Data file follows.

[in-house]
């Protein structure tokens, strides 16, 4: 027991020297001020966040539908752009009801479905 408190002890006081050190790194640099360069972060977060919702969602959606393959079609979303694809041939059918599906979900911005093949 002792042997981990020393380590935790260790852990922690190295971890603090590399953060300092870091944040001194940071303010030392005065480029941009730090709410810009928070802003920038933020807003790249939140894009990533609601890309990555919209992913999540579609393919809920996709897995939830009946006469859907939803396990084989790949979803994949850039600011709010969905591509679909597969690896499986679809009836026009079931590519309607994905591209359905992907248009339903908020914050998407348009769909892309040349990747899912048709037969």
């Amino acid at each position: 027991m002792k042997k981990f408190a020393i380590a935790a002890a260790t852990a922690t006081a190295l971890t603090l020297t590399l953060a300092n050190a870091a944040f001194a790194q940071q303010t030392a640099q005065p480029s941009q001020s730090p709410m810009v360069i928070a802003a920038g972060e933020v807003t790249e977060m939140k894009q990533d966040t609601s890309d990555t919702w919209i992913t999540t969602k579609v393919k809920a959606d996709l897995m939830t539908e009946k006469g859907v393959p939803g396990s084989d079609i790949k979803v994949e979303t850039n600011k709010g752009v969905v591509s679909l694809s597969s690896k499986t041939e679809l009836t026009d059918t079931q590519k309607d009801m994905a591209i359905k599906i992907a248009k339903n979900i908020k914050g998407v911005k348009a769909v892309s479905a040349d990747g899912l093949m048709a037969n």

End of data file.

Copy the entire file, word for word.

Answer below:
[in-house]
């Protein structure tokens, strides 16, 4: 027991020297001020966040539908752009009801479905 408190002890006081050190790194640099360069972060977060919702969602959606393959079609979303694809041939059918599906979900911005093949 002792042997981990020393380590935790260790852990922690190295971890603090590399953060300092870091944040001194940071303010030392005065480029941009730090709410810009928070802003920038933020807003790249939140894009990533609601890309990555919209992913999540579609393919809920996709897995939830009946006469859907939803396990084989790949979803994949850039600011709010969905591509679909597969690896499986679809009836026009079931590519309607994905591209359905992907248009339903908020914050998407348009769909892309040349990747899912048709037969």
């Amino acid at each position: 027991m002792k042997k981990f408190a020393i380590a935790a002890a260790t852990a922690t006081a190295l971890t603090l020297t590399l953060a300092n050190a870091a944040f001194a790194q940071q303010t030392a640099q005065p480029s941009q001020s730090p709410m810009v360069i928070a802003a920038g972060e933020v807003t790249e977060m939140k894009q990533d966040t609601s890309d990555t919702w919209i992913t999540t969602k579609v393919k809920a959606d996709l897995m939830t539908e009946k006469g859907v393959p939803g396990s084989d079609i790949k979803v994949e979303t850039n600011k709010g752009v969905v591509s679909l694809s597969s690896k499986t041939e679809l009836t026009d059918t079931q590519k309607d009801m994905a591209i359905k599906i992907a248009k339903n979900i908020k914050g998407v911005k348009a769909v892309s479905a040349d990747g899912l093949m048709a037969n």